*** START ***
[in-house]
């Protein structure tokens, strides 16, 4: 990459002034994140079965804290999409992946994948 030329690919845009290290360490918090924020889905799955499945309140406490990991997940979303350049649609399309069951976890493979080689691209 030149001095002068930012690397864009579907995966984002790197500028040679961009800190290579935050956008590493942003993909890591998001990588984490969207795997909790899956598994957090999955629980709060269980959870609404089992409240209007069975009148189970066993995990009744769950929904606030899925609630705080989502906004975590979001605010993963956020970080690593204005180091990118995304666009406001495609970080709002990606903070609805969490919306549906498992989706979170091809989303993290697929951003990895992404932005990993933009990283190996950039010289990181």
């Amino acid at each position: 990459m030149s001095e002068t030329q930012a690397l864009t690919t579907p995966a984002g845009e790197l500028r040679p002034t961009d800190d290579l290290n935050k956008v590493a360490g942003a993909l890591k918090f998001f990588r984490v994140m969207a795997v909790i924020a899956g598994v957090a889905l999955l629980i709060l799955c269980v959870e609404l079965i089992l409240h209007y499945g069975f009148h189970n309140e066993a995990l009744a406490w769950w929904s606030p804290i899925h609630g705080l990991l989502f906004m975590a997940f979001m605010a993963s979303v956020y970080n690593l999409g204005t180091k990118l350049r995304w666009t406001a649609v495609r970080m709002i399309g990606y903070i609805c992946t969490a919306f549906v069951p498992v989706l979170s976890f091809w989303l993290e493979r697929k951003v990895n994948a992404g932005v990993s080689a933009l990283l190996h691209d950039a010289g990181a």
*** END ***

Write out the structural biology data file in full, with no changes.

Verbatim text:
[in-house]
């Protein structure tokens, strides 16, 4: 990459002034994140079965804290999409992946994948 030329690919845009290290360490918090924020889905799955499945309140406490990991997940979303350049649609399309069951976890493979080689691209 030149001095002068930012690397864009579907995966984002790197500028040679961009800190290579935050956008590493942003993909890591998001990588984490969207795997909790899956598994957090999955629980709060269980959870609404089992409240209007069975009148189970066993995990009744769950929904606030899925609630705080989502906004975590979001605010993963956020970080690593204005180091990118995304666009406001495609970080709002990606903070609805969490919306549906498992989706979170091809989303993290697929951003990895992404932005990993933009990283190996950039010289990181």
């Amino acid at each position: 990459m030149s001095e002068t030329q930012a690397l864009t690919t579907p995966a984002g845009e790197l500028r040679p002034t961009d800190d290579l290290n935050k956008v590493a360490g942003a993909l890591k918090f998001f990588r984490v994140m969207a795997v909790i924020a899956g598994v957090a889905l999955l629980i709060l799955c269980v959870e609404l079965i089992l409240h209007y499945g069975f009148h189970n309140e066993a995990l009744a406490w769950w929904s606030p804290i899925h609630g705080l990991l989502f906004m975590a997940f979001m605010a993963s979303v956020y970080n690593l999409g204005t180091k990118l350049r995304w666009t406001a649609v495609r970080m709002i399309g990606y903070i609805c992946t969490a919306f549906v069951p498992v989706l979170s976890f091809w989303l993290e493979r697929k951003v990895n994948a992404g932005v990993s080689a933009l990283l190996h691209d950039a010289g990181a």